In the parable of the rich fool, Jesus gives us an almost cartoonish example of idolatry. The rich man has an abundance of crops and instead of offering his surplus to his family or to his neighbors – he builds larger barns, thinking he’s now guaranteed himself security. His kind of idolatry is concern only for himself – he thinks that taking care of “number one” is the one big thing. Big mistake. Sure enough his idolatry leads to disaster.

God says, “You fool! This very night your life is being demanded of you. And the things you have prepared, whose will they be?” Jesus concludes the parable, “So it is with those who store up treasures for themselves but are not rich toward God.”

It’s one of Jesus’ clearest parables – to be honest, it pretty much preaches itself.

And after getting to know you over these past three years, I can say with confidence that this parable doesn’t really have much to do with us. I’ve never met a single person here who is concerned only with himself or herself. I can’t think of a single person who only looks out for “number one” and then sits back, relaxes and says, “Now I can eat, drink and be merry.”

That’s not our kind of idolatry. Our kind of idolatry is Martha’s kind of idolatry. For some of us, idolatry is when all the many tasks and concerns of life – all good things as far as it goes – prevent us from the one big thing – praising, reverencing and serving God, loving God and loving neighbor. For some of us idolatry is getting so attached to certain places and things, that they become little gods to us. For some of us idolatry is focusing on our work so that our career becomes a god to us. Our idolatry is thinking there will always be time later on for love of God, and for love of neighbor; there will always be time later on for our families and friends. Big mistake.

Our kind of idolatry isn’t as blatant as the rich fool of the parable, but it is idolatry all the same. We get distracted and forget the one big thing. In our idolatry the means becomes the end.

If it’s any consolation, all the different kinds of idolatry have been around for a long time. The prophet Hosea was a near-contemporary of the prophet Amos, from whom we heard a couple of weeks ago. Hosea lived in the 8th Century BC when the Jewish people were divided into two kingdoms, Judah in the South and Israel in the North. Hosea is actually the only purely northern prophet in the Bible. This was a time of great prosperity – at least for some – in Israel. But, it was also a time when many people forgot the one big thing – love of God and love of neighbor. In some cases, their idolatry may have been more obvious than ours – at the time a lot of people’s names included “Baal,” the name of a major Canaanite god. But, I’m sure in most cases they were people trying to get through the day, earn a living, get ahead in the world, and do right by their families. I’m sure most of them were people like us, who because of our many distractions and pressures forget the one big thing, people who grew too attached to places and things.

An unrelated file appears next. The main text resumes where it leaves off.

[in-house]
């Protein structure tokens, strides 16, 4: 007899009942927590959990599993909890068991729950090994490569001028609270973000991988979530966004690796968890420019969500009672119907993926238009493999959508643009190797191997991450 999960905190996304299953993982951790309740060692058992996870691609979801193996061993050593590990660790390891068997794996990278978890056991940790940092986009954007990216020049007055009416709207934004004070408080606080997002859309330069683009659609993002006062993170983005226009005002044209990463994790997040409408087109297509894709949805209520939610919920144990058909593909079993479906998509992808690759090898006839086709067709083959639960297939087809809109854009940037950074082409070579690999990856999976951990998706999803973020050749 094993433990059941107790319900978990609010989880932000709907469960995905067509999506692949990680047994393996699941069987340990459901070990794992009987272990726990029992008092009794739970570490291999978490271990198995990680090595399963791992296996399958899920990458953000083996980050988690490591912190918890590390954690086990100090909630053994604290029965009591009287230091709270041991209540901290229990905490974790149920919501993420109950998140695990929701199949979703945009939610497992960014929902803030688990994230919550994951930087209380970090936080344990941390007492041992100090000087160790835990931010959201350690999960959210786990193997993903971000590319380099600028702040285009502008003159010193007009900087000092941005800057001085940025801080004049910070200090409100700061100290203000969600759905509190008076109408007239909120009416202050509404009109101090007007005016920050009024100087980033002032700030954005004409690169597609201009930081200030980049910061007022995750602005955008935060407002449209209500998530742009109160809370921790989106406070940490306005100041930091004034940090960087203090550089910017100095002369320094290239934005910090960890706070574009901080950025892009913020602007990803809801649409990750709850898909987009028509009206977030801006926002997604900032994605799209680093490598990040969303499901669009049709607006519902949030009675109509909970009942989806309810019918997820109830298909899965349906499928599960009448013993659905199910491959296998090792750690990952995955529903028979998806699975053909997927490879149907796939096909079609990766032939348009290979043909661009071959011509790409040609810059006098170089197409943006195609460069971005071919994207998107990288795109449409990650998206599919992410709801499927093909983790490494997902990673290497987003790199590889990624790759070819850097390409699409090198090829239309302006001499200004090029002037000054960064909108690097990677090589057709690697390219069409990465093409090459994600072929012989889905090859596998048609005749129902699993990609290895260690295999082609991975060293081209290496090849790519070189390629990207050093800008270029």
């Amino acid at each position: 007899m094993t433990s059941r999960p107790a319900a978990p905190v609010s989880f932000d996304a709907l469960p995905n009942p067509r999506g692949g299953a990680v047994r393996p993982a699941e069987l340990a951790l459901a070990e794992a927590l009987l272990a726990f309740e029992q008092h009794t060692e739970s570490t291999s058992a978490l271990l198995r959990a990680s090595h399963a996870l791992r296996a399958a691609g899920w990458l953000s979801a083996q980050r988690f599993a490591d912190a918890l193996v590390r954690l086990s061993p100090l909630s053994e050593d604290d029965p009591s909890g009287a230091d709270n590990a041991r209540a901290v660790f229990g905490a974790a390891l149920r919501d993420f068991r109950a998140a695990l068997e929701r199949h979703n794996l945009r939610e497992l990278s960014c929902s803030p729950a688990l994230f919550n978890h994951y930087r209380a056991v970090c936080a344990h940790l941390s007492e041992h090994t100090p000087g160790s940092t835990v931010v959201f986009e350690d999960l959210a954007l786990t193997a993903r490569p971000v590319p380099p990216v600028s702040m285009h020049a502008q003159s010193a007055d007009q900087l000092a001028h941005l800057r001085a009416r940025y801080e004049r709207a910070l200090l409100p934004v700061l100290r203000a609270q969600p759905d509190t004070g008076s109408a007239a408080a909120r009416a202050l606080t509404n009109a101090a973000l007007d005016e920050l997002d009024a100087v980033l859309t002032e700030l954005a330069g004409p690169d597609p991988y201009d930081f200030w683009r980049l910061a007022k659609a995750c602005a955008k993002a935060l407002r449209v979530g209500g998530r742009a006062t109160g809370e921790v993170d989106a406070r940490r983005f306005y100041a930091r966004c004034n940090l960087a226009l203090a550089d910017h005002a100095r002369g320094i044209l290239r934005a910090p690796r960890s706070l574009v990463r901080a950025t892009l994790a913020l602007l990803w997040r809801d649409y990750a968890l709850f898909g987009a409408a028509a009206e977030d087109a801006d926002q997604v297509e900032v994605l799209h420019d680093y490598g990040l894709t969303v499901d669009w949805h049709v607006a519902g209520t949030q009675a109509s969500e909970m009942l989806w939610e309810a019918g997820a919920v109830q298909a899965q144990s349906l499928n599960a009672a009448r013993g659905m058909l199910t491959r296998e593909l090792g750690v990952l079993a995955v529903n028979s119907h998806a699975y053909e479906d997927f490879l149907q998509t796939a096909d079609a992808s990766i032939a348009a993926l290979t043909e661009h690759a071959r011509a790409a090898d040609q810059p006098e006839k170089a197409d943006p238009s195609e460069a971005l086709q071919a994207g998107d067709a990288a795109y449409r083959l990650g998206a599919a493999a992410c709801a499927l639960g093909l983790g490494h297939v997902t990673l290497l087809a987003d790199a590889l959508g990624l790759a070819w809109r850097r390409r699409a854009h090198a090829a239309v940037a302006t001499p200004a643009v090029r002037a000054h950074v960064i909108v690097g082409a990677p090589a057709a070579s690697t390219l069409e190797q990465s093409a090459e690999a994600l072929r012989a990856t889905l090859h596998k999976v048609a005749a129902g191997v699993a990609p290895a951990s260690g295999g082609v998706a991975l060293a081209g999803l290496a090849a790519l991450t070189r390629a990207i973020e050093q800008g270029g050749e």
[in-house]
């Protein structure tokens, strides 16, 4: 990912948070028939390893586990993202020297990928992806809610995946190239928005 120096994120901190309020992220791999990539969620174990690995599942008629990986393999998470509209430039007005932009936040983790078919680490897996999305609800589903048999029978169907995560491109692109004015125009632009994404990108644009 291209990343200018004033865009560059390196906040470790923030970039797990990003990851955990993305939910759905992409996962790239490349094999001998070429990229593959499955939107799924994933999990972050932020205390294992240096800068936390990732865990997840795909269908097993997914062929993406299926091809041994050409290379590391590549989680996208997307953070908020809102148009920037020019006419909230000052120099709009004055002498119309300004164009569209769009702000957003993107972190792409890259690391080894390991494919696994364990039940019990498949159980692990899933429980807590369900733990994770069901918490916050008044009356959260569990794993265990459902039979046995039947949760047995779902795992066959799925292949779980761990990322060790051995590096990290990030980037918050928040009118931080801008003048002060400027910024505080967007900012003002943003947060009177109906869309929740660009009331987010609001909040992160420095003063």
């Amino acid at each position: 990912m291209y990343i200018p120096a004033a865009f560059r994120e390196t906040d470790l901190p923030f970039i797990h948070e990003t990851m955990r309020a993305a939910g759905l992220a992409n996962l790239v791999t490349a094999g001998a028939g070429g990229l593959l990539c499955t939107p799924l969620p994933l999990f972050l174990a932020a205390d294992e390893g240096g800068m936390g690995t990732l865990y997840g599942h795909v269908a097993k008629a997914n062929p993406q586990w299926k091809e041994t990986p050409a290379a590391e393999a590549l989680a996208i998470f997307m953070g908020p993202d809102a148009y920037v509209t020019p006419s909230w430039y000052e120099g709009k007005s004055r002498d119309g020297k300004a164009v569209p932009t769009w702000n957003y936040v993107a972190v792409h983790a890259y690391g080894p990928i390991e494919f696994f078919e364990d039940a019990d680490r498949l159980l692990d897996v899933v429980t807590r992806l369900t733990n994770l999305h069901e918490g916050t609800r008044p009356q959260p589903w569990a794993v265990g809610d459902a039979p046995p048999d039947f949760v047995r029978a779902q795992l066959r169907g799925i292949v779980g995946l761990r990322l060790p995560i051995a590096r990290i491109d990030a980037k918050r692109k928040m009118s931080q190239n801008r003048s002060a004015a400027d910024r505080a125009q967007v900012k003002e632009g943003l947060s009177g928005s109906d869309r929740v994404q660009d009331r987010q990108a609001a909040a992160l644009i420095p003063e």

A couple of weeks ago we heard Amos warn Israel that the Day of the Lord – the day of God’s anger and punishment – was coming.

But, in the passage we heard today, Hosea offers a different message, a profound and very comforting insight into the nature of God. Hosea takes us into the mind of God. Hosea depicts God as sad and disappointed.

God seems to be talking to God’s Self, saying, “The more I called them, the more they went from me; they kept sacrificing to the Baals, and offering incense to idols.” But despite God’s disappointment, God can’t seem to turn away from God’s people. God says, “How can I hand you over, O Israel?”

In a sense, God is a spiritual hedgehog. God is love, knowing and focusing on one big thing, love for us and for all of creation.

God is love, and we are made to praise, reverence and serve God. We are made to love God and love our neighbor as ourselves. That’s who we really are. That’s what life is all about. That’s the one big thing.

So, my fellow spiritual hedgehogs, we’re not like the rich fool, caring only for ourselves – storing up our material goods so we can eat, drink and be merry. That’s not our kind of idolatry. But, we are like Martha – distracted by our many tasks and problems. We get so attached to places and things; we get so focused on our careers and our work, that we forget the one big thing. We put off for some other day what’s most important. We can become foxes who know many things, who focus on many things, but forget the one big thing.

But, here’s the good news: Hosea shows us that despite our idolatry, God is always, no matter what, focused on loving us.

So, maybe this is a good time to take Ignatius’ advice and ask God’s help to refocus our lives on the one big thing – praising, reverencing and serving God; loving God and loving our neighbor. Maybe this is a good time to be like Mary, to be a spiritual hedgehog, knowing and focusing on the one big thing.